Loren Adrian (Jennifer Lopez) is a hotshot reporter at the Chicago Sentinel whose editor, George Morgan (Martin Sheen), sends her to Juarez to get the scoop on the unsolved murders. Her former partner and lover, Diaz Alfonso (Antonio Banderas), runs the local paper in Juarez and spends his days blasting the local authorities for the continuous cover-up of the murders. When a local girl, Eva Jimenez (Maya Zapata), is viciously raped and strangled on her way home from work, then literally climbs from her own grave and seeks help from Diaz's paper in catching her attackers, Diaz and Loren team up to protect Eva and discover the truth.
Although the authorities try to keep things under wraps, it seems that there are several murderers operating in the Juarez area, preying on young women and killing them in various ways. Eva describes two attackers, one her bus driver and the other, a man she calls El Diablo, as she literally believes her rapist was the devil. Loren and Diaz enlist the assistance of Teresa Casillas (Sonia Braga), the head of a local women's organization. While Eva recuperates at Teresa's large estate, she and Loren attend a party with Teresa that is being held for the daughter of a very wealthy local businessman. Many well known American businessmen and politicians are at the party, along with one of Eva's attackers, who recognizes her. Soon, Loren begins to put together the pieces of the puzzle and realizes that it's quite possible that these killers are being protected because of their wealth, prestige and value to the economy.
Loren decides that the only way to get to the truth is for her to pose as one of the workers in the maquiladoras in the hopes of setting up Eva's two attackers. Although the plan goes awry, the bus driver is caught by the police and somewhat injured during his scuffle with Loren. She also discovers a mass grave in the process. But this still leaves Eva's second attacker on the loose.
There are many tense moments, whether it be Loren and Diaz running for their lives as someone tries to run them down, or Eva spotting her attackers as they pursue her at Teresa's home. When Loren finally completes her incredible story, she comes to find out that it is being shelved by her editor due to political interference. She realizes she has to return to Chicago to insure that the story gets run, but the timing is bad as Eva is due to testify against the bus driver. All hell breaks loose when Eva runs away in fear of her second attacker, Loren returns to Juarez only to discover that an unknown assailant has struck out against Diaz, and Eva's second attacker determines to silence Loren once and for all.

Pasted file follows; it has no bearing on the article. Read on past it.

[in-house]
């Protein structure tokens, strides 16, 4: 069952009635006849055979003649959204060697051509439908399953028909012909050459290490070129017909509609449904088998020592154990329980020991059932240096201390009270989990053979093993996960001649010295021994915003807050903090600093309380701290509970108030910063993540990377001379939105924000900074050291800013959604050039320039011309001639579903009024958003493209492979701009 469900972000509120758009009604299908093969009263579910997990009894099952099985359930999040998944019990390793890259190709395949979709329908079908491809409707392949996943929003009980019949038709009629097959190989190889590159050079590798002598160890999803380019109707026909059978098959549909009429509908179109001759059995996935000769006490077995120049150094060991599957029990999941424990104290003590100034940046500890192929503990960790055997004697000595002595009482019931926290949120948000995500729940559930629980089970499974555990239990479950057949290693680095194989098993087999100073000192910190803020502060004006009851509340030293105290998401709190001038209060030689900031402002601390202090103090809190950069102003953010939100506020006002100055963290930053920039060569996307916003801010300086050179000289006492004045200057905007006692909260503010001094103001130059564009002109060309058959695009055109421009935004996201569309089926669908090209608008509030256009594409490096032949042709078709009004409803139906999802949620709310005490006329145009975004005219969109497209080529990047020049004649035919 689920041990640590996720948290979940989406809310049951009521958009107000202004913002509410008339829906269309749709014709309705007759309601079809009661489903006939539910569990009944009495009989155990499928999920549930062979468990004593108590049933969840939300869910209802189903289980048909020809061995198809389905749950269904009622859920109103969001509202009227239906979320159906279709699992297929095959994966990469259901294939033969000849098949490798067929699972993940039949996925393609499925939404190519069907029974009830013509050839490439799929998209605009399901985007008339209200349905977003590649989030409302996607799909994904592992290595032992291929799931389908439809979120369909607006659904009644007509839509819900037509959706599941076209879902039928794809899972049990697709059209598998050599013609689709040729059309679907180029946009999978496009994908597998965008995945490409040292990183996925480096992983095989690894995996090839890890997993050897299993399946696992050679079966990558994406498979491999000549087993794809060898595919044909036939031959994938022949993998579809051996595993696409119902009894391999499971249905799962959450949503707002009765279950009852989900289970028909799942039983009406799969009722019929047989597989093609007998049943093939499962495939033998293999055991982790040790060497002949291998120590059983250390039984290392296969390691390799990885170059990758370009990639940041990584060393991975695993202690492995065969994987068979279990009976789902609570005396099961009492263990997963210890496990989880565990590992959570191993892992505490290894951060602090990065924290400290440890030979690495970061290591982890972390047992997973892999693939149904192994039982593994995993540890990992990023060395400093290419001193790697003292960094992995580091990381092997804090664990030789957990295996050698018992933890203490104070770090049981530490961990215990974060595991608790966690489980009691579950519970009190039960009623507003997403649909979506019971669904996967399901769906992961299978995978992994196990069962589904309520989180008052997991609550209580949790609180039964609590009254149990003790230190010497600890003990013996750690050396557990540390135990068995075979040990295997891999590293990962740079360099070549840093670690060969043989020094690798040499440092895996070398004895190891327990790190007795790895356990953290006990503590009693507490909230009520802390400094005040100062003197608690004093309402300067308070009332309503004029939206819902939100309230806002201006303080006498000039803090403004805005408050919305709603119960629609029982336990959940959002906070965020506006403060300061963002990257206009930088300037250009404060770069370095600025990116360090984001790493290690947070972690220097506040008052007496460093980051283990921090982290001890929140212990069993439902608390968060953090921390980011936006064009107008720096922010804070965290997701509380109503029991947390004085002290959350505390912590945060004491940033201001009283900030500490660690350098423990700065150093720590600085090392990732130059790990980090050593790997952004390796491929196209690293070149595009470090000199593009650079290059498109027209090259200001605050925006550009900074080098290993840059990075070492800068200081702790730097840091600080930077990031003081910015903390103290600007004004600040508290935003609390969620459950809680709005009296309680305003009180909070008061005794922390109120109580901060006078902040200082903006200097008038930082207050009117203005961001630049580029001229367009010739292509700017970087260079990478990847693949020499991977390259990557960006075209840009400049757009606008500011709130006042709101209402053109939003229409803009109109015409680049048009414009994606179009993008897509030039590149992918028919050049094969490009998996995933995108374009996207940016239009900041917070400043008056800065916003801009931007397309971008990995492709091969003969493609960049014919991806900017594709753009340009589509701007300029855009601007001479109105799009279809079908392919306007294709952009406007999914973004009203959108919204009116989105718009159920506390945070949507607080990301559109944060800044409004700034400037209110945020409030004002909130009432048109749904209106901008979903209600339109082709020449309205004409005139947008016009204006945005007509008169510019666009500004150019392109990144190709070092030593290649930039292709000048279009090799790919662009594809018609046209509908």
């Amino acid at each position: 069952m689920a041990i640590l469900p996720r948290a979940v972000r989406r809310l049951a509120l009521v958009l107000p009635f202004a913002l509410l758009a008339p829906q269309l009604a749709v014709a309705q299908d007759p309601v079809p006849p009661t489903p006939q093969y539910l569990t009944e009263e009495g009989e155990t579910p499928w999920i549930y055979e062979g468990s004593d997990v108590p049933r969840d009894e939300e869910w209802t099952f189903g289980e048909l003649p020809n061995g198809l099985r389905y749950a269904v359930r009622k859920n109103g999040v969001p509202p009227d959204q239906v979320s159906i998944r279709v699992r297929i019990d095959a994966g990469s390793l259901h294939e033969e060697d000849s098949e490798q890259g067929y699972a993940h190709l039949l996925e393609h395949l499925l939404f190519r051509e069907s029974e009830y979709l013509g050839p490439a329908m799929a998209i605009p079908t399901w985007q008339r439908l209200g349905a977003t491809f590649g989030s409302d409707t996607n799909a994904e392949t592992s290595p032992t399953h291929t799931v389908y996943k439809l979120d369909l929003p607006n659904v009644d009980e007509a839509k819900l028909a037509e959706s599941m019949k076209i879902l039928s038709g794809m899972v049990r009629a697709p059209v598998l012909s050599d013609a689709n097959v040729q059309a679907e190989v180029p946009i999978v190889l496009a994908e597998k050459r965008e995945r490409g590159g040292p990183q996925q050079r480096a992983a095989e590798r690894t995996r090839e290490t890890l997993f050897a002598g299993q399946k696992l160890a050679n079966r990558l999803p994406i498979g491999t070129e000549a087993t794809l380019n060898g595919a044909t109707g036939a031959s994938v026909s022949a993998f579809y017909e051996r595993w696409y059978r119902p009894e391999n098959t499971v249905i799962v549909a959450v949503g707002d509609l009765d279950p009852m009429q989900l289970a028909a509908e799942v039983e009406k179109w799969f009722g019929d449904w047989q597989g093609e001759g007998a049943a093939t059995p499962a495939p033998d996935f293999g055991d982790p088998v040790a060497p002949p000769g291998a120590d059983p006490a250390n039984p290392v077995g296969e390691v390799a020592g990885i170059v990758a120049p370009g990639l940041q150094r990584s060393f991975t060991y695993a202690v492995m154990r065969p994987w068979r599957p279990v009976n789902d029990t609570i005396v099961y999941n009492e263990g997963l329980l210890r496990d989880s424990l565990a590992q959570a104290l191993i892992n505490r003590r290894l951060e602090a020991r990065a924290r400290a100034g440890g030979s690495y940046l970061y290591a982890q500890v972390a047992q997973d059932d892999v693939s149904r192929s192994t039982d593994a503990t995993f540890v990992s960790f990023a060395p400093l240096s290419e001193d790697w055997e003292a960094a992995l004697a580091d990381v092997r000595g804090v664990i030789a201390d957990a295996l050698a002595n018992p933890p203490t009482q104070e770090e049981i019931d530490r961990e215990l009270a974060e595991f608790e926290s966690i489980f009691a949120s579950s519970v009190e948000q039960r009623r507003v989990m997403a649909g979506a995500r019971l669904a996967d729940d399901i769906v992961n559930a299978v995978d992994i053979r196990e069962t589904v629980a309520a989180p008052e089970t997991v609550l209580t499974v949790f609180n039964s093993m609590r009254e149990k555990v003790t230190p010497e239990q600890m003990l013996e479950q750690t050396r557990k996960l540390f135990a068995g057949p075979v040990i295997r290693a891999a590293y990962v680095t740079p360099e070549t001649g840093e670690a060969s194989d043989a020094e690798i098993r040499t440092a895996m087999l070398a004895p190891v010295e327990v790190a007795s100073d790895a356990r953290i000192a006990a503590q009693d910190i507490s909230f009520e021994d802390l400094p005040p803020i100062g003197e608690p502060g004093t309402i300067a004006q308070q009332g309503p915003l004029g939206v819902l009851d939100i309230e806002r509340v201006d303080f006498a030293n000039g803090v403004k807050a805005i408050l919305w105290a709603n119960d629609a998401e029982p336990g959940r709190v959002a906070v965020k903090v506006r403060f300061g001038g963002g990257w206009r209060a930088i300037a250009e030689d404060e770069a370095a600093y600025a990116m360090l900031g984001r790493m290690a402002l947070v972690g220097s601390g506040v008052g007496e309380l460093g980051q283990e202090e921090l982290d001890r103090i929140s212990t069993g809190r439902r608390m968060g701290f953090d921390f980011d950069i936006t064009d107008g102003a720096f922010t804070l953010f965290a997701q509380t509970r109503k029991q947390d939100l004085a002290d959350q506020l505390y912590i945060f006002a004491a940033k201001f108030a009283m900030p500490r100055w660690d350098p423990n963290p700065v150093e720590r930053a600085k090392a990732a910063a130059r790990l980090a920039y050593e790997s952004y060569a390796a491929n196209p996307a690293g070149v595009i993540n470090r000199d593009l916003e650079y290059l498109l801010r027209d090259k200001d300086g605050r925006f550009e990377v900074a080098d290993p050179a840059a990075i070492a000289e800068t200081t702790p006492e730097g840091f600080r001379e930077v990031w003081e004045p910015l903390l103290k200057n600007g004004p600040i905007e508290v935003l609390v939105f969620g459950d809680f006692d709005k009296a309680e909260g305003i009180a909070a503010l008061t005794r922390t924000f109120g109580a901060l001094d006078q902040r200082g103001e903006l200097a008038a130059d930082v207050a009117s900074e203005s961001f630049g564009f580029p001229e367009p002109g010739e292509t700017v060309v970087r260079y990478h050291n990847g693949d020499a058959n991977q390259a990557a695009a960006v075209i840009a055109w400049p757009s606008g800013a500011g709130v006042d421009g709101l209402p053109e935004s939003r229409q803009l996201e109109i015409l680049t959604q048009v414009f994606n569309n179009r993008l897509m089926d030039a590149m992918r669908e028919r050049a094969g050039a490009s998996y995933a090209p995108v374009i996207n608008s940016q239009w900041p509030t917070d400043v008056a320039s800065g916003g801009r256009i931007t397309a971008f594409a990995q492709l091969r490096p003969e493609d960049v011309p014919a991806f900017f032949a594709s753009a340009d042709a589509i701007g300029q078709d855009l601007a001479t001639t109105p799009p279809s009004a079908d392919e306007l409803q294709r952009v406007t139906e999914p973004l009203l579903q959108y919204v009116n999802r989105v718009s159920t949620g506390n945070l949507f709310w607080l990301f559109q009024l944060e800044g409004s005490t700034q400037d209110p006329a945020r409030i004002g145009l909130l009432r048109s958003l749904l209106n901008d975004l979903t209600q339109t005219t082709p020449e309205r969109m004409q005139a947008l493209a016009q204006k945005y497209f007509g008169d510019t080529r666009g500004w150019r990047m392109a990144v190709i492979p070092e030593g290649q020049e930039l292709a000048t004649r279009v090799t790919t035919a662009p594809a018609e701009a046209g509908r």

Bordertown is not a happy movie, at all. But it tells an important story, one that apparently doesn't get much publicity. While the movie points fingers at NAFTA, politicians and big business, whose to say who is actually to blame for these murders. Hopefully, by exposing some of the ugliness that is going on along the borders of Mexico and the US, these companies will at least make some strides in providing more safety for their employees as they leave the factories.
Jennifer Lopez not only stars in Bordertown, but she also produced it, with Gregory Nava (Selena) heading up the film. I must admit, she was compelling in this movie. In the past, I haven't thought much of her acting skills, but she does a good job in her role, as do Martin Sheen, Antonio Banderas and Sonia Braga. Maya Zapata is incredibly intense as Eva, the young victim who survives her ideal and goes on to prosecute her attackers. Bordertown is well worth seeing and contains not only a making-of featurette, but also a short documentary in the words of an actual factory worker. While a good bit of the movie is subtitled, the film is excellent.